Larry J. Forney
Larry J. Forney
Distinguished Professor Emeritus
Life Sciences South 344
Dept. of Biological Sciences
University of Idaho
875 Perimeter MS 3051
Moscow, Idaho 83844-3051
Research: Biomedical Science, Ecology & Evolutionary Biology
- Ph.D. Microbiology and Public Health, Michigan State University, 1982
- M.S. Microbiology and Public Health, Michigan State University, 1978
- B.S. Microbiology and Public Health, Michigan State University, 1975
The research done in Dr. Larry Forney’s laboratory centers on the diversity and distribution of prokaryotes. Both field and laboratory studies are done to explore the temporal and spatial patterns of community diversity, as well as factors that influence the dynamics of inter- and intra-species competition. In addition research is done to understand how spatial structure and the resulting environmental gradients influence the tempo and trajectory of adaptive radiations in bacterial species and the maintenance of diversity. Most of these studies are highly interdisciplinary in nature, and done in collaboration with mathematicians, statisticians, computer scientists, geologists, environmental engineers, physicians, and clinical scientists.
- Human Microbiome
The microbiota normally associated with the human body have an important influence on human development, physiology, immunity, and nutrition. The vast majority of these indigenous microbiota exists in a mutualistic relationship with their human host, while others are opportunistic pathogens that can cause both chronic infections and life-threatening diseases.
- Biodiversity and Biogeography
Recent advances in genomics and high throughput sequencing make it possible to characterize the extraordinary microbial diversity found on Earth in ways that were never before possible. The data obtained enables us to test hypotheses regarding patterns and processes in microbia communities, and to gauge responses to changing environmental conditions, perturbations, and treatments.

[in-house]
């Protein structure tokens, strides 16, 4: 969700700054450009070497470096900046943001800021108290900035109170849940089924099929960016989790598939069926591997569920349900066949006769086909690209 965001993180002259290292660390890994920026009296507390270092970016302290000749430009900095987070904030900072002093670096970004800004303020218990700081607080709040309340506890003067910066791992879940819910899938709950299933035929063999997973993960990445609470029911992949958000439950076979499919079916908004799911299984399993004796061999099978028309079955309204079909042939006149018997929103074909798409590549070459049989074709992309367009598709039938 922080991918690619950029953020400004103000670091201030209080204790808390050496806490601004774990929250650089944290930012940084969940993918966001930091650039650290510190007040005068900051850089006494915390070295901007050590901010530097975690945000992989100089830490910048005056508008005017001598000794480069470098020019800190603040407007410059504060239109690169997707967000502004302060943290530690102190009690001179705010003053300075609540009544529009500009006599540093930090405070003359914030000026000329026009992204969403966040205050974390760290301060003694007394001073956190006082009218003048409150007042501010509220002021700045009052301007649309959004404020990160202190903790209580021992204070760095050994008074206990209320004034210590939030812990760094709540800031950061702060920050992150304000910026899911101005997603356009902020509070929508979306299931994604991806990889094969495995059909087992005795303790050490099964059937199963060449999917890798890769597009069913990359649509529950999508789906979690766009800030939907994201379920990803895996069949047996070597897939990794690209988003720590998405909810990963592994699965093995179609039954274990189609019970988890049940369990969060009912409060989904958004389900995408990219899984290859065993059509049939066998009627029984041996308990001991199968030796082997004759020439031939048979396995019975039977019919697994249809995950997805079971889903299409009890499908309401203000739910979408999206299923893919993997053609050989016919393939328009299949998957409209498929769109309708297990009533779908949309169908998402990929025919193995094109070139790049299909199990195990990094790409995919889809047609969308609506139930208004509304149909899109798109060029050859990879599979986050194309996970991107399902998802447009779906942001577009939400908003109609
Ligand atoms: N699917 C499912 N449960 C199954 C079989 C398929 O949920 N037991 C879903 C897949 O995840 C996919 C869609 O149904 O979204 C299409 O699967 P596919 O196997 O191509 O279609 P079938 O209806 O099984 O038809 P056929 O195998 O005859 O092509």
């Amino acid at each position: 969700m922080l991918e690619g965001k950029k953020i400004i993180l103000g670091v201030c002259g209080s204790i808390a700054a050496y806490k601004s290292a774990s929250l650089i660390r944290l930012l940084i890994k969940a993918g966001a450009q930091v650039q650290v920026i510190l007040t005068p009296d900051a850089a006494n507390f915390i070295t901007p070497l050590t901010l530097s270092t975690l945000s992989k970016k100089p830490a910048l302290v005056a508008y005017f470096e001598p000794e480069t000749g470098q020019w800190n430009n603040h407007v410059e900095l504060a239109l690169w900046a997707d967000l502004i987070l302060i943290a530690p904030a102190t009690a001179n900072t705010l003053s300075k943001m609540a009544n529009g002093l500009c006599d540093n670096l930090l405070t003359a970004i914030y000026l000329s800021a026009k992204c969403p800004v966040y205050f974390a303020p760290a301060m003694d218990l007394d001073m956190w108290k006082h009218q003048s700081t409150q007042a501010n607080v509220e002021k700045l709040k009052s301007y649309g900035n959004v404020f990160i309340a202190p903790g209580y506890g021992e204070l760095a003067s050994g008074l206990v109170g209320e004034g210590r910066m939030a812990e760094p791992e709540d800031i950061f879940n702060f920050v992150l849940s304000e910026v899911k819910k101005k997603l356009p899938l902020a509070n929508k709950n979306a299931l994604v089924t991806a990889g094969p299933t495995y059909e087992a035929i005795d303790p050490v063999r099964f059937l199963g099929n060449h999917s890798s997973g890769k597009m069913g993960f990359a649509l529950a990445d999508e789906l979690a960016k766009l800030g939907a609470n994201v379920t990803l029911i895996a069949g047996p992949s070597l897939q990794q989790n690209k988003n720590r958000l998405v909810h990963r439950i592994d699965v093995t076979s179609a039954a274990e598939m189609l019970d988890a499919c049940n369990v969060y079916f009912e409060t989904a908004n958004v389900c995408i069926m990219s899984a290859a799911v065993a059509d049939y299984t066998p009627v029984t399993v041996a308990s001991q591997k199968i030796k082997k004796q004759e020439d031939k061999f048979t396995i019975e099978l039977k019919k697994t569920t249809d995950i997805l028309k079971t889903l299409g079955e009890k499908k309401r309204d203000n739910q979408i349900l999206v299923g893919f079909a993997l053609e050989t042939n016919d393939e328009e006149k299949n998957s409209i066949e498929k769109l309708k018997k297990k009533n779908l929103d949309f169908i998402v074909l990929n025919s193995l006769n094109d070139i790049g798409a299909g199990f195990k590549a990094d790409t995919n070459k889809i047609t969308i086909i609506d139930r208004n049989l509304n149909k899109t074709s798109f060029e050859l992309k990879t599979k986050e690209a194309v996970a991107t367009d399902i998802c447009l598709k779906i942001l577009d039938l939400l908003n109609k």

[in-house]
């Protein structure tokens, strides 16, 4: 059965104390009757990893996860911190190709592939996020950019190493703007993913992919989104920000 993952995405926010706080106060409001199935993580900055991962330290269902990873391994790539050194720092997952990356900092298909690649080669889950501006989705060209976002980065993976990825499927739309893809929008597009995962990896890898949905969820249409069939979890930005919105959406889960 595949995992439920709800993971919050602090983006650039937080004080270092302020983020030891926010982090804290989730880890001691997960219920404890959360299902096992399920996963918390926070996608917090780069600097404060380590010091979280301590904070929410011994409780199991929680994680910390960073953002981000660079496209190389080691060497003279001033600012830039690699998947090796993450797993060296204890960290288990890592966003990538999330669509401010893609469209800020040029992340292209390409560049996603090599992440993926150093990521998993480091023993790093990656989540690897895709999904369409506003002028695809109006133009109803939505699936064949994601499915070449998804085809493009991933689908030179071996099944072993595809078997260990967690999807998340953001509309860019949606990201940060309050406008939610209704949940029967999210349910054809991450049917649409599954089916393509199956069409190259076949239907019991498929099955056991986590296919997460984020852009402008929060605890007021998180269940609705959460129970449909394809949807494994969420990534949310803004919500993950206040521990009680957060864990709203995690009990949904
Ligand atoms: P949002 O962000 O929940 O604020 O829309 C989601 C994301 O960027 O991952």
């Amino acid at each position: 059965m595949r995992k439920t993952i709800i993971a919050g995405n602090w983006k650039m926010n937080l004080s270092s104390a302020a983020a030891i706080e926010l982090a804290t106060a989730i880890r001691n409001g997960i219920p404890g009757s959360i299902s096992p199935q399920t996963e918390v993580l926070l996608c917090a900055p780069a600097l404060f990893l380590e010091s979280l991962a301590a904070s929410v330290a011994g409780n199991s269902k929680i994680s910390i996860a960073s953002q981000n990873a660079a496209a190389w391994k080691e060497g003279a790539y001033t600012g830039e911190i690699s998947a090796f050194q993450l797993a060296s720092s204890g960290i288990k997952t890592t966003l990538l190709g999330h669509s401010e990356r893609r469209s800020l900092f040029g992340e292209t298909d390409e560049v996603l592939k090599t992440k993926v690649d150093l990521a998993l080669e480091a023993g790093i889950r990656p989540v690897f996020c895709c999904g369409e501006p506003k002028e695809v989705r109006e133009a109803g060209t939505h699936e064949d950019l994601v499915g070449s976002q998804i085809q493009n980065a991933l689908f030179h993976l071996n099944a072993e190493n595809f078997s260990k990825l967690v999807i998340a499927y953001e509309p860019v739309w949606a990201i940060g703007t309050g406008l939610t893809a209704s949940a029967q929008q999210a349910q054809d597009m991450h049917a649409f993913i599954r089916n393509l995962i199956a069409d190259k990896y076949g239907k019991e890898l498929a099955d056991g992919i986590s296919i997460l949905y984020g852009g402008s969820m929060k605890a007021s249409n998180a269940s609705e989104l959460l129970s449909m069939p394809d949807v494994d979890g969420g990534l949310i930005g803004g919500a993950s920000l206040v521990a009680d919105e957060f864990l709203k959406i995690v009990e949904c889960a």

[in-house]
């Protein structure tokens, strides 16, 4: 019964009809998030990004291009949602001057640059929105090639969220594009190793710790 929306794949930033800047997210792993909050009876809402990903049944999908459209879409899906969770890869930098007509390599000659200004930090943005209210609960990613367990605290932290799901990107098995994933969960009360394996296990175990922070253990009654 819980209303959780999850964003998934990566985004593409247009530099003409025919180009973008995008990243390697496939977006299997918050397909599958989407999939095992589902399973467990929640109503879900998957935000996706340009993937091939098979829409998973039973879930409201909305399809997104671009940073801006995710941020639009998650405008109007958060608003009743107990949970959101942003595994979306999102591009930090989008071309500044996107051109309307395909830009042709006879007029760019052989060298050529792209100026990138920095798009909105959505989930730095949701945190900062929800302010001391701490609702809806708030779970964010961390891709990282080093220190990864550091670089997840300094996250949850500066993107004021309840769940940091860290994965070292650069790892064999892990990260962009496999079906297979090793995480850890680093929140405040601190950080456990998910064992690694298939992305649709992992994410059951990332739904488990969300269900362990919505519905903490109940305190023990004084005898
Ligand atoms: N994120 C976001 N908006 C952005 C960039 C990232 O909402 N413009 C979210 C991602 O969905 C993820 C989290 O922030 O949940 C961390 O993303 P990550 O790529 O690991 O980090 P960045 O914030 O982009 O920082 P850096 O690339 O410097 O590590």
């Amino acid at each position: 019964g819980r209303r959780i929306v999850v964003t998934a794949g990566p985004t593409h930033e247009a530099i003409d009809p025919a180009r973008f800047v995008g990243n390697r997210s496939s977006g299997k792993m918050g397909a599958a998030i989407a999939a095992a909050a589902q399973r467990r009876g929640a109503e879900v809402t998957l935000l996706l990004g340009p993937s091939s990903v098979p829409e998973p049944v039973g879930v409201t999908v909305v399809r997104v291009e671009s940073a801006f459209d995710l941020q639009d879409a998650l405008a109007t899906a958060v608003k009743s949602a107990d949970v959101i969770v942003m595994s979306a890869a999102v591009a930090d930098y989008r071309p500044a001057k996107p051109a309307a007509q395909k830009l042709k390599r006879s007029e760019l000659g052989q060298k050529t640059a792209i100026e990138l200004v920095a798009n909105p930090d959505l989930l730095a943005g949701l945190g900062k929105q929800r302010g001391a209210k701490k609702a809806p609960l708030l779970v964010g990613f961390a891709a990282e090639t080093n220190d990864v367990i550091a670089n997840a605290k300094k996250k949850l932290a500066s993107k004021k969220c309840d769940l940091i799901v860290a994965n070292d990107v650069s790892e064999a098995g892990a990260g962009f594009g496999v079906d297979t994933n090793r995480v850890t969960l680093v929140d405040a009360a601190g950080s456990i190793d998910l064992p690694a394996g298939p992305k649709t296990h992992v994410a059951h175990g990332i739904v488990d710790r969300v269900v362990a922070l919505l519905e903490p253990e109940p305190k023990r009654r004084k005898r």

Mechanisms that lead to the genesis and maintenance of diversity in communities have intrigued both geneticists and ecologists alike for decades. This is particularly challenging in studies of microbial communities in which ecological and evolutionary processes occur on roughly the same timescale and where the outcome of these processes are affected by the spatial structure in which these communities grow.
- 2013 University Distinguished Professor Award, University of Idaho
- 2011 Interdisciplinary Collaborative Efforts Excellence Award, University of Idaho
- 2011 Excellence in Interdisciplinary Research, University of Idaho
- 2009 Alumni Award for Excellence, Undergraduate Research Mentor, University of Idaho
- 2009 Research Excellence Award, University of Idaho
- 2008 Alumni Award for Excellence, Undergraduate Research Mentor, University of Idaho
- 2008 IDeA Biomedical Research Excellence, Faculty Mentor Award, University of Idaho
- 2008 Fellow, American Academy for Microbiology
- 1999 Teaching Excellence, Undergraduate Biology Students, University of Groningen